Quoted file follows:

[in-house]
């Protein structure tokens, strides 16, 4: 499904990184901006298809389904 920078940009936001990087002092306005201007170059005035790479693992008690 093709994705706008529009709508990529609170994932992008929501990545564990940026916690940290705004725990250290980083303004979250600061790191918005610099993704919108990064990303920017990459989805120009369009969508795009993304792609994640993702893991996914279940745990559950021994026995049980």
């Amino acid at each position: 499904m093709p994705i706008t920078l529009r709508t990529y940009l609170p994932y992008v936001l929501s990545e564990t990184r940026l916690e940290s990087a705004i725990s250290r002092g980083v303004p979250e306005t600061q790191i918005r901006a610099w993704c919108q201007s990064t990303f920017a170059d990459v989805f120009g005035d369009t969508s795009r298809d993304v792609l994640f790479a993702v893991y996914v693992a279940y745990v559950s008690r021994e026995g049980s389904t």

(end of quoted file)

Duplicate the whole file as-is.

[in-house]
């Protein structure tokens, strides 16, 4: 499904990184901006298809389904 920078940009936001990087002092306005201007170059005035790479693992008690 093709994705706008529009709508990529609170994932992008929501990545564990940026916690940290705004725990250290980083303004979250600061790191918005610099993704919108990064990303920017990459989805120009369009969508795009993304792609994640993702893991996914279940745990559950021994026995049980």
């Amino acid at each position: 499904m093709p994705i706008t920078l529009r709508t990529y940009l609170p994932y992008v936001l929501s990545e564990t990184r940026l916690e940290s990087a705004i725990s250290r002092g980083v303004p979250e306005t600061q790191i918005r901006a610099w993704c919108q201007s990064t990303f920017a170059d990459v989805f120009g005035d369009t969508s795009r298809d993304v792609l994640f790479a993702v893991y996914v693992a279940y745990v559950s008690r021994e026995g049980s389904t």